Next comes progression. I get a great sense of satisfaction from seeing something grow and change over time in an RPG, sandbox game, or whatever else. In this game I like to zoom out to the overview map and see the extent of my empire's influence in the world, and take screenshots for comparison later. But beyond an obvious part of gameplay like that, there is a sense of incremental growth in everything you do. Each and every one of your units has veterancy, where they're able to gain experience and increase their rank to acquire higher stats and additional traits. Some units also have my favorite trait, Evolve, where they'll transform into a new, stronger unit upon reaching Gold rank, and can be trained up once more with new benefits. Along with that comes your leader and heroes, which level up RPG-style and can choose unique perks from an expanding list of upgrades. As they all grow, you'll clear out structures on the map, absorb independents into your empire, and research new types of units, letting your military strength morph and develop so that you can challenge even tougher opponents, with even more armies. Even exploration takes on a visible form of progression, as you can enable an option in match settings to cover the map in a layer of clouds that lets you see how far out you've ventured into the world.
Lastly, let's discuss the variety and replayability of the game together, as they go pretty hand-in-hand. So one of the most impactful choices you're able to make is picking a leader. There are six race and six classes to choose from - nine and seven, respectively, with the DLCs - when deciding a leader, and these choices dictate what types of racial and class units you can produce. That may not sound like a lot, but the combination of your race and class choice can create synergies (mainly in the case of race with class units). This means that even if you've tried every race and class in the game, you'll still find small differences in playstyle if you play one race with multiple classes, or vice-versa. A High Elf Hunter will be able to deal full damage with their ranged attack at maximum range, meaning they'll be able to soften up foes more easily than if they were a Human Hunter. A Tigran Apprentice gets Magic Bolts (fire/spirit damage) instead of Fairy Fire (shock/fire/cold), making a Tigran Sorcerer more effective against Necromancer leaders than anyone else. These factors affect which units you'll want to prioritize producing, as well as how you approach fighting them, leading to variation in engagements of the same nature.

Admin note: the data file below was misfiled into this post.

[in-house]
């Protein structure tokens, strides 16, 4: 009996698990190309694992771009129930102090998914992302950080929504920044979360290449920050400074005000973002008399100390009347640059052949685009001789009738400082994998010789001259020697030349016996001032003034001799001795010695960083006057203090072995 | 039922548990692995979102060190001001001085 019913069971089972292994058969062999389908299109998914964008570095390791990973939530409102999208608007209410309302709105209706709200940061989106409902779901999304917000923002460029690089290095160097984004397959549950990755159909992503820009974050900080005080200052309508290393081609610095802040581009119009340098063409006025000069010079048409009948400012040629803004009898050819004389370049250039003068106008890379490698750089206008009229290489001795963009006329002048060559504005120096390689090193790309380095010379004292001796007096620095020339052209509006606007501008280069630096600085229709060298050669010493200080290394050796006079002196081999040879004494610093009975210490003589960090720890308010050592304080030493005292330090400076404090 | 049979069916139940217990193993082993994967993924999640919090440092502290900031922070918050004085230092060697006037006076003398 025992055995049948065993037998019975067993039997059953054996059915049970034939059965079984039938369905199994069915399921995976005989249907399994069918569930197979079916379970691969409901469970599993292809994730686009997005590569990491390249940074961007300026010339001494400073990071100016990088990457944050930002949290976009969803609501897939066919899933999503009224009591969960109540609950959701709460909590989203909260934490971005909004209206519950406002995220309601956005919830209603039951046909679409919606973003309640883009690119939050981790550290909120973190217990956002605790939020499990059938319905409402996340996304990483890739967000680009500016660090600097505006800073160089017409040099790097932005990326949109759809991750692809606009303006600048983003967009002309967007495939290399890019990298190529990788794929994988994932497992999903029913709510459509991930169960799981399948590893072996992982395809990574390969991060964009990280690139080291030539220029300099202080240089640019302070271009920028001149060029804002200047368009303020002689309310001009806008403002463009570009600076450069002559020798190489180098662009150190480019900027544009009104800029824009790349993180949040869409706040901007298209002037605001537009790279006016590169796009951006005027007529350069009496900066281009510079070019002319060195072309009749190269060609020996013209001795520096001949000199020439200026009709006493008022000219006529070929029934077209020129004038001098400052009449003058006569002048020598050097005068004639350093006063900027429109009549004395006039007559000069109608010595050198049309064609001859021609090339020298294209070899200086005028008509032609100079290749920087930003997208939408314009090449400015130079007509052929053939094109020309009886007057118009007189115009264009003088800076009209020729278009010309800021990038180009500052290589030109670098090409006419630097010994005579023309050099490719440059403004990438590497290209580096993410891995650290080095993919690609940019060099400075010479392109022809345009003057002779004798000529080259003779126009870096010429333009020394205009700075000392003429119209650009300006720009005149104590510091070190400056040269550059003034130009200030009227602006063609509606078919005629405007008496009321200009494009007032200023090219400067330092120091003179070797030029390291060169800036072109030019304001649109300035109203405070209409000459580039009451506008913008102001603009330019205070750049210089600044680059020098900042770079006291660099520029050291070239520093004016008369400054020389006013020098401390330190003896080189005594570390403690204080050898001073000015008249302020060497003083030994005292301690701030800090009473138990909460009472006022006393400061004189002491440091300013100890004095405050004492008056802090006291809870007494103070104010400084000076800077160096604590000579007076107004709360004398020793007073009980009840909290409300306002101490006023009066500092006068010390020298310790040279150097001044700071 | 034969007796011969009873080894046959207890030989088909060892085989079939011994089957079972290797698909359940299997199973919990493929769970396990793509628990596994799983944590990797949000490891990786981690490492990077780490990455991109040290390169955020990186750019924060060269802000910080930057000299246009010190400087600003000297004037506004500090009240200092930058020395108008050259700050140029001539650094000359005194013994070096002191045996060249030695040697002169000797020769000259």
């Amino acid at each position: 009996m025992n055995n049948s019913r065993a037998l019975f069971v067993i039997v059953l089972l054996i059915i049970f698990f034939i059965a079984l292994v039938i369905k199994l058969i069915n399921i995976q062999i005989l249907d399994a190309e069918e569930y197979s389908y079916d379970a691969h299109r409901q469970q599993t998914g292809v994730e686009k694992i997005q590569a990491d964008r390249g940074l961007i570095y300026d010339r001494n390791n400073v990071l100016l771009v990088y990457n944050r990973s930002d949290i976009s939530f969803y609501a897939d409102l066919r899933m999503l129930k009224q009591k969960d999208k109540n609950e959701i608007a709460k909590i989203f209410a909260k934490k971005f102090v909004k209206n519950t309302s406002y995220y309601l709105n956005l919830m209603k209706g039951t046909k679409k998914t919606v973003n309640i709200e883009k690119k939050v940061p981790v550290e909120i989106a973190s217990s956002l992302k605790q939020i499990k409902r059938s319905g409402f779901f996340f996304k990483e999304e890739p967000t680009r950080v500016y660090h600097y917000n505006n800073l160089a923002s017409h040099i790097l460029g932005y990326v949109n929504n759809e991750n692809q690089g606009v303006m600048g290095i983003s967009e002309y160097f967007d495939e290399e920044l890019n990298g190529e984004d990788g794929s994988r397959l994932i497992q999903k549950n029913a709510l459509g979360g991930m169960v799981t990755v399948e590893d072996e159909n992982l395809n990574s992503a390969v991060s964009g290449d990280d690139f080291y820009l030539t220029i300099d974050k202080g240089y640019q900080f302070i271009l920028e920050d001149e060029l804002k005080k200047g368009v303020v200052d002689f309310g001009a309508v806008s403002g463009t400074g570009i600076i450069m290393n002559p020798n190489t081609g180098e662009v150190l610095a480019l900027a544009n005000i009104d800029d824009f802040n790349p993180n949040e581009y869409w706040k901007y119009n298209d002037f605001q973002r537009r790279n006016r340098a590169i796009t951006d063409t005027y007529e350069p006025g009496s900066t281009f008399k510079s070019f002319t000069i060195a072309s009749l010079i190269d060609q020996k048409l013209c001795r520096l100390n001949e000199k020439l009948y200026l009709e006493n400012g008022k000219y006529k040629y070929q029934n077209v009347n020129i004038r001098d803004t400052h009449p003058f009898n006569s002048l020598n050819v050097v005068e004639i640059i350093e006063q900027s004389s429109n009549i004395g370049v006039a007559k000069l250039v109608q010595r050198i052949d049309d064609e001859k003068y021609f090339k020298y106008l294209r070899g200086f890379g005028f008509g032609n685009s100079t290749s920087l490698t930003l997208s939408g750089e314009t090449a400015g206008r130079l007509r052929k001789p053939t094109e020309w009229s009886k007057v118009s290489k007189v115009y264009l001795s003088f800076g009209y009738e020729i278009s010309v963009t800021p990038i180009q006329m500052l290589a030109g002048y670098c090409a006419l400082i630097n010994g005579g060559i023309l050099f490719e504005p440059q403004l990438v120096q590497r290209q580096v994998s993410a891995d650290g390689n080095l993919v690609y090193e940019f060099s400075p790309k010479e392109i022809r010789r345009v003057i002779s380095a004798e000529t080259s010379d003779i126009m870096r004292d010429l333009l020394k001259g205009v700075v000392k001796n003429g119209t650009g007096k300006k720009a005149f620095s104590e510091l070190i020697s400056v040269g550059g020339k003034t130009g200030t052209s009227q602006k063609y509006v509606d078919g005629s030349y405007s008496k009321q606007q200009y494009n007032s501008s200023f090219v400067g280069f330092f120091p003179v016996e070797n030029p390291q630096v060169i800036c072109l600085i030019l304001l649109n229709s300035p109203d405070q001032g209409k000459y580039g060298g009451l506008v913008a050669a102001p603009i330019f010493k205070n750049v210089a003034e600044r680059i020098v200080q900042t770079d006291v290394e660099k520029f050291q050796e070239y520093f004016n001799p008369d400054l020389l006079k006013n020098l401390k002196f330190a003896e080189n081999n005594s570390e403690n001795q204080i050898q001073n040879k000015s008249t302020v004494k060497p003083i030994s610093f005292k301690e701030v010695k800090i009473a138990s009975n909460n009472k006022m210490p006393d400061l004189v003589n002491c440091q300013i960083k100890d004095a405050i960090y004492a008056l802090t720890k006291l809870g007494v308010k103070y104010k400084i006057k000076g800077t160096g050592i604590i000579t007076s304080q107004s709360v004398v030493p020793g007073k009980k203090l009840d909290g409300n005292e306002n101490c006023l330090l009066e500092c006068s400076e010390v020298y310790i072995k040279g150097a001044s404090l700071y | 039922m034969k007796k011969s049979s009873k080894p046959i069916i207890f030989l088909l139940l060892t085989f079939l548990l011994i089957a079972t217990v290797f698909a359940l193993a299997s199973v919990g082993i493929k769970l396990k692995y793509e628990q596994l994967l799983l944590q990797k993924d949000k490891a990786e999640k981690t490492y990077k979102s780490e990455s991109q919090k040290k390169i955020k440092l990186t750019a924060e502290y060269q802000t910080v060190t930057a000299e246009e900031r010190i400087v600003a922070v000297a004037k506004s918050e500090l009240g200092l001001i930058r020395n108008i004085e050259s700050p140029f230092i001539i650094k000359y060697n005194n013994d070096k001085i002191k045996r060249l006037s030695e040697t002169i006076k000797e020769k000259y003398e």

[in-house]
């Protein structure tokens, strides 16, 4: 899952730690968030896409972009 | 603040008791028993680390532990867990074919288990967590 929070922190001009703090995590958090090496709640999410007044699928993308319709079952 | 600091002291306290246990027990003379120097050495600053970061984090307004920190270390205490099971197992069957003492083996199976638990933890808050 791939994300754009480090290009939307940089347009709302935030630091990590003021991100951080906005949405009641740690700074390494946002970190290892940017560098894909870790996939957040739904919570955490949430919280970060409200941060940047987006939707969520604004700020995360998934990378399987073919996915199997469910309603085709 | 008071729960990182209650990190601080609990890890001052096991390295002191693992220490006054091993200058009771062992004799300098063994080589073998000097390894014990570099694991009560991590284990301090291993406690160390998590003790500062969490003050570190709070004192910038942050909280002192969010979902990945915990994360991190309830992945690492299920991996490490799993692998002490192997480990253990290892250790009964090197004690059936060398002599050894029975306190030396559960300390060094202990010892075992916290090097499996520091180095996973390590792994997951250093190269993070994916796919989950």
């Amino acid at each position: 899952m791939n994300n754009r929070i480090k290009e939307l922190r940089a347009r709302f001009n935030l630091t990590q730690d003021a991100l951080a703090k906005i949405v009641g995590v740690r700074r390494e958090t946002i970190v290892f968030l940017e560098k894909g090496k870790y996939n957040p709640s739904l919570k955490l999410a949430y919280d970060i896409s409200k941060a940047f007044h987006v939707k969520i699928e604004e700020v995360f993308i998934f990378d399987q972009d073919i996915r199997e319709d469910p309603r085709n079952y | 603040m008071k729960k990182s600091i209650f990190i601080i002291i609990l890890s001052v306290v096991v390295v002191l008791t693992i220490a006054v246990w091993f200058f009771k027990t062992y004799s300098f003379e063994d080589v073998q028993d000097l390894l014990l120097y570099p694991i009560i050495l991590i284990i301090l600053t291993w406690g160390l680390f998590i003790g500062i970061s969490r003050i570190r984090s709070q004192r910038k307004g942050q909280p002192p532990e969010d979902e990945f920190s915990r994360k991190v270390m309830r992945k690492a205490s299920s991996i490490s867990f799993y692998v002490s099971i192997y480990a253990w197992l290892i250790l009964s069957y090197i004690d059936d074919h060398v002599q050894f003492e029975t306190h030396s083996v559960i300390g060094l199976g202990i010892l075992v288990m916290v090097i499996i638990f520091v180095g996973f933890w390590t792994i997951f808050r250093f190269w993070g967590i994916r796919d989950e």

That creates a huge degree of replayability, and along with that the game shines with its multiple game-modes, including what is probably the most picked choice: the random map generator. I'd say that a majority of people primarily play Random Map, and there's good reason for it. You are given an on-demand means of generating endless matches to play through, with a lot of control over customizing the settings for a match to make whatever type of game you'd like. I love starting at the very bottom and building myself up to the top over a long period, so I give myself the weakest starting army, a settler unit in place of an established city, double the costs of research and city growth, and I burn slowly through a match over days and weeks. But, at the same time, I could set it up to do the opposite: give everyone late-game units at the beginning, and lower the relevance of non-combat elements to a minimum to focus mostly on warfare. You could lower the frequency of resource structure and make territory control a larger factor, or increase the generation to speed up production. Flood the map with independent cities and have lots of variety in your military, or just turn them off completely and rely on your starting race; the same for dwellings of NPC factions. Plus there's multiple victory conditions, if you tire of winning by just killing the other leaders. You can do so much with it, but what I will say is that it does require plenty of experimentation and good knowledge of the game's mechanics to get the balance right, so if you play random maps I suggest sticking to default settings. My one criticism of the RMG is that you cannot set up matches with a singular climate, such as an all-Arctic or all-Tropical map, because it appears that none of the map settings can be set to "zero" on the sliders.